Let's talk bologna - and I do not mean the lunch meat. That was the destination of our adventure on Saturday; once I heard that it is the gastronomic capital of Italy, it got priority on my must-see list!
We got up waaay too early to catch a specific train because the only trains to Bologna are the super-fast [read: super-expensive] trains, but we being the wily, financially clever college students that we are found the one cheaper train at 8:35 AM and planned accordingly...only to arrive at the station to discover that it was already sold out. 'Sall good, we at least got the cheaper one on the way back...but we had a mourn a little the sleep time we sacrificed in vain.
We got to Bologna and had no idea where to go, so started wandering in hopes of eventually running into the center. We found this sweet used book fair:
We bought a little present for Sam and I got a restaurant guide for Northern Italy for ONE EURO!! Sure, it's the 2002 edition, but it has a glossary of terms for the typical dishes of the areas and we found lots of restaurants we had already been to in the Florence section, so I would say it was well worth the price!
On our way towards the center (we hoped!), we came upon a park:
There was a huuuuge flea market too! Bologna is home to the oldest university in Europe, so it is a major city for students. Even if I hadn't known that before, I could have guessed judging from the vast amounts of bongs being sold.
Next stop: coffeeeeeee. After obtaining a horribly overpriced map, we sat down and planned out our route for the day. I came prepared with, as always, a list of good restaurants/gelaterias to hit, and Bologna being the gastronomic capital and all, good food was the main mission for our day.
We wanted to check out the Mercato delle Erbe, Bologna's food market, and compare it to our beloved Mercato Centrale a Firenze!
Tuscany does bread, Bologna does fresh-made tortellini. (Not gonna lie, bread wins in my book...but it's definitely a hard decision.)
It was nice and all, but Mercato Centrale is still #1 in my book. Nicer atmosphere and less rushed, I think.
I'm really loving these trips specifically geared towards food. This really is the way to live.
We started getting a little hungry, so we decided to wander in the general direction of one of the restaurants.
The restaurant I had written down was, of course, closed for lunch :( Because of our train schedule, we planned to go big for lunch and then have a light dinner, but unfortunately this restaurant was not cooperating. No matter, we found another little trattoria nearby. We saw a hand-written menu on the outside, which we have learned is usually a very good omen.
We split 2 pasta dishes:
Tagliatelle alla bolognese (of course!)
Tortellini con panna (cream) e prosciutto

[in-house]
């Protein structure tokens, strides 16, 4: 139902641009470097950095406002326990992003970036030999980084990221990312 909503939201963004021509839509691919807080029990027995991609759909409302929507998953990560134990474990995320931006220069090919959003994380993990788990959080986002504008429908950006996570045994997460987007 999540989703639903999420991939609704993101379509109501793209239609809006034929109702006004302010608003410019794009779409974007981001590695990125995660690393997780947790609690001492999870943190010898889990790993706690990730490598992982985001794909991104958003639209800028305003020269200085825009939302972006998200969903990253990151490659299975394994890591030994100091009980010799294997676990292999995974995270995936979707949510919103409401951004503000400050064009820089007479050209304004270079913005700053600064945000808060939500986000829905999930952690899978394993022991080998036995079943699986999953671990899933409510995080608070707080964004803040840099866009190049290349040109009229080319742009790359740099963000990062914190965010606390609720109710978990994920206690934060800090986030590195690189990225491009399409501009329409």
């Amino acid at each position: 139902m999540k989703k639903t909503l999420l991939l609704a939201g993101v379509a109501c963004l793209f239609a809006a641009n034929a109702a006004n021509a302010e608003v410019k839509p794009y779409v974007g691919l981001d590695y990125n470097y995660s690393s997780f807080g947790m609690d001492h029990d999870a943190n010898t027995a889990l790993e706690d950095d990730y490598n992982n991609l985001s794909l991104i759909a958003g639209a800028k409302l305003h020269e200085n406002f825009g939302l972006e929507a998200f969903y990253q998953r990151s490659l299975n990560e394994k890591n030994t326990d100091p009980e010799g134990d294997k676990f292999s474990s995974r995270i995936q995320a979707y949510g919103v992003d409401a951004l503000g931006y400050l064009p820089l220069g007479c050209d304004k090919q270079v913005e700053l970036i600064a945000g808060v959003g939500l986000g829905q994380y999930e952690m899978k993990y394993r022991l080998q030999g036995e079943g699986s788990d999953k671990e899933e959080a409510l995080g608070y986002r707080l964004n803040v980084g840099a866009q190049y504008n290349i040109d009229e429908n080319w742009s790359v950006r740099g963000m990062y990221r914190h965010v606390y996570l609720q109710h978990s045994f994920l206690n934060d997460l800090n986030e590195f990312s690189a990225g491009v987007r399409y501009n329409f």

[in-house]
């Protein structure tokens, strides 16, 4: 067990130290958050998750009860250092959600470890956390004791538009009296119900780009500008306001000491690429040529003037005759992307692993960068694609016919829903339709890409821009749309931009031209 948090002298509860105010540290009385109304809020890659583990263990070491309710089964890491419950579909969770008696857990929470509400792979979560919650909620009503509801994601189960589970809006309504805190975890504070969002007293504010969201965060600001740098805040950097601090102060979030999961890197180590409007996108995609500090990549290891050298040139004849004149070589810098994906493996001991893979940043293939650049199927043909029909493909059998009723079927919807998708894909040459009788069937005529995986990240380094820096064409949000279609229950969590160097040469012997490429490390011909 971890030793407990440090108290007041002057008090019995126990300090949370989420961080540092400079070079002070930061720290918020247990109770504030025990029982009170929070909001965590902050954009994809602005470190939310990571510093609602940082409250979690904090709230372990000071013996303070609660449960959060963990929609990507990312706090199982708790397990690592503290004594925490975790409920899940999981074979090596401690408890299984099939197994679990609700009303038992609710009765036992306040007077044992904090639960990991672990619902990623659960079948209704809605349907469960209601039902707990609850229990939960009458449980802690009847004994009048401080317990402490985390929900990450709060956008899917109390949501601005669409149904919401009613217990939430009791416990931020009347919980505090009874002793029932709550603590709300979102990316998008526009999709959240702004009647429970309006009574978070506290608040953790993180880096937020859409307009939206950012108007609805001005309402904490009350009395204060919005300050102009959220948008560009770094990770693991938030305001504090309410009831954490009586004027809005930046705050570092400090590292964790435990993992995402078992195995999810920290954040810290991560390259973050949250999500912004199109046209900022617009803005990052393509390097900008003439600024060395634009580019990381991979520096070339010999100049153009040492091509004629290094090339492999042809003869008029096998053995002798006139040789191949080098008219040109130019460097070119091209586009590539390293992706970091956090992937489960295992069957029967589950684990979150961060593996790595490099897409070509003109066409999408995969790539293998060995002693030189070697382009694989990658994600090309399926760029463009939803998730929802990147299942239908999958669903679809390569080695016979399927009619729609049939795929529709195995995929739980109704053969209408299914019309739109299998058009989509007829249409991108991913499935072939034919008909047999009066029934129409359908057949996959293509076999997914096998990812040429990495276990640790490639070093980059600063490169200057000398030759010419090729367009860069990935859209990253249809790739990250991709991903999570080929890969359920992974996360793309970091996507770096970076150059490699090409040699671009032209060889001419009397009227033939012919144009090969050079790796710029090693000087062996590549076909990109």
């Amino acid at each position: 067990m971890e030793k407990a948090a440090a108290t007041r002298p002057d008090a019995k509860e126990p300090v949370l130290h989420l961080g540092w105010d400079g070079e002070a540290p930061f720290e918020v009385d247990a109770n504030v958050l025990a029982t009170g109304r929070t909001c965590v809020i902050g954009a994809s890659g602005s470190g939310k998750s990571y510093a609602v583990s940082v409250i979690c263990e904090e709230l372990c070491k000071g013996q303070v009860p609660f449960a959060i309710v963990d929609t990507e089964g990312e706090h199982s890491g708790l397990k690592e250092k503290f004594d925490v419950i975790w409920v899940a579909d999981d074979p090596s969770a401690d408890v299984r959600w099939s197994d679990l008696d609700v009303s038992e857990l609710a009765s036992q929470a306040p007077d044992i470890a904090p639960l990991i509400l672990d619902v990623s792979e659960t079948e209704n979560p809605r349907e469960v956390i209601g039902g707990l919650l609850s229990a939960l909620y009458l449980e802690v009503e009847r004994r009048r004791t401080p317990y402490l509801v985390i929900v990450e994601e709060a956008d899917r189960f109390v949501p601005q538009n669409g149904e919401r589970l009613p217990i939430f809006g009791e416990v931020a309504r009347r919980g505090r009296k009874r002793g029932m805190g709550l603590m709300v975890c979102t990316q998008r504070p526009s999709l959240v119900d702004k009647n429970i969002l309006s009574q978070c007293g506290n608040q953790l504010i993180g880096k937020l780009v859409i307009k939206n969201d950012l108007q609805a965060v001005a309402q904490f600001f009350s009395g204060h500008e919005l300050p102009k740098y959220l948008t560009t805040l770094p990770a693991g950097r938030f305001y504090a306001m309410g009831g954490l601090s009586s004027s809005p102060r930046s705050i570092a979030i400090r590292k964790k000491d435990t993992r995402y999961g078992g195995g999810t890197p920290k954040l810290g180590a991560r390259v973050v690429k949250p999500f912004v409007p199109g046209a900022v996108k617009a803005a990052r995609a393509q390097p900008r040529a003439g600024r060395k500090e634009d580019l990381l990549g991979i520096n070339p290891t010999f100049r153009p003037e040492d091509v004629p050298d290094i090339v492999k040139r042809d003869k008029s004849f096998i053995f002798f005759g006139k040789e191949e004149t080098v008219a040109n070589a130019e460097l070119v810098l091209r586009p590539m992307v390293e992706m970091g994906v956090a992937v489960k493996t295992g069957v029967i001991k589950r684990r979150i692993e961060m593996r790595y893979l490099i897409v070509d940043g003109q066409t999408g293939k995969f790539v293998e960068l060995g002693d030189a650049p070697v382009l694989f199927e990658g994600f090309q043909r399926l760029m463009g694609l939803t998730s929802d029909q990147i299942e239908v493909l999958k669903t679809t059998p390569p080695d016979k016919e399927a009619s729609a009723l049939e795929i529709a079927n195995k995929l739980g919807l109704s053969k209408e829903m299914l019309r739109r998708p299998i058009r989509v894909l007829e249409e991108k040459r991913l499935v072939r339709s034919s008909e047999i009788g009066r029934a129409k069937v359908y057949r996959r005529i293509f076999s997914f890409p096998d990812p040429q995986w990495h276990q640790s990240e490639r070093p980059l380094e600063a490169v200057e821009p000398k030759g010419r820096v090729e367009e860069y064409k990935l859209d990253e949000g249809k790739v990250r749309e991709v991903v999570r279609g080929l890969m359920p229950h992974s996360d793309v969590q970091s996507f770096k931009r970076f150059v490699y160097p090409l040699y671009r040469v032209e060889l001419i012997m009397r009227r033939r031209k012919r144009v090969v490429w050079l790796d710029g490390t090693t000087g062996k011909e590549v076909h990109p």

The bolognese was alright; certainly authentic, but I think I am just not much for meat sauce. The tortellini were incredible. I didn't think I would like it; I connect the cream-and-ham combo to dishes that have peas (my mom & brother adore mac & cheese with ham and peas)...and my abhorrence of peas knows no bounds. ICK. BUT, this was perfectly pealess! The cream wasn't too heavy, either - just light enough to add the rich taste without being goopy or overwhelming. And as I have mentioned, prosciutto is just wonderful. The little tortellini were filled with a kind of sharp cheese, probably parmeggiano (it originates in this region of Italy) and a meat which we both were guessing was also a pig-product. We were happy girls!
But, just in case we weren't happy enough, we stopped at a chocolate store we had passed for some amazing-looking gelato. However, you can't judge a book by its cover - this was even better than it looked. And let me tell you, it looked absolutely drool-worthy.
"Cuor di cacao" e frutti di bosco
The "cuor di cacao" (heart of cacao) was 75% dark chocolate dotted through with teeny chips of dark chocolate. Might be the best chocolate ice cream I've ever tasted. And it was perfect with the sorbetto, which is also probably some of the best I've ever had - the texture was not too icey or too sherbert-like, it was just smooth enough to please the palate.[Frutti di bosco, literally fruits of the forest, is basically mixed berry.] It was so fresh and fruity and...oy. If I was happy before, this was just pure uninhibited joy.
We continued to stroll/windowshop for a bit. I really like the architecture here, pretty brightly colored buildings and lots of archways.
And I like any city that colors the buildings with turquoise!
Ran into some nice piazzas too...
Spring is trying to come...just not quick enough!
Italy really likes their leaning towers.
It also likes its ruins. Seriously, give me a building and I promise I have seen it thousands of years later.
We eventually felt the need to sit and chill, so we found a caffe and people-watched for a bit. People are just...interesting. Particularly the ones who feel that cutting slits in the back of their jeans juuust below their butt cheeks is a necessary fashion statement. No picture - you're welcome.
We got up and did some more aimless wandering before eventually deciding to try and find a place for a glass of wine and a snack. We found a place that I had heard about and it looked perfect. Very nice red wine. I also got two crostini:
Vegetarian (eggplant-zucchini-onions-peppers) and another with mortadella, a deli-type meat that is a speciality of Bologna, and some kind of very creamy cheese, almost like cottage cheese. It wasn't mind-blowing, but fit the bill. And we really liked the chill, local feel of this place :)
All in all, Bologna was fun - a nice mix of a big city feel and the Italian culture. As a "gastronomic capital" I was a little underwhelmed, but it's probably something to discover with the help of a guide. I really like day trips - at the end, I'm always ready to come back to Florence. Home sweet home.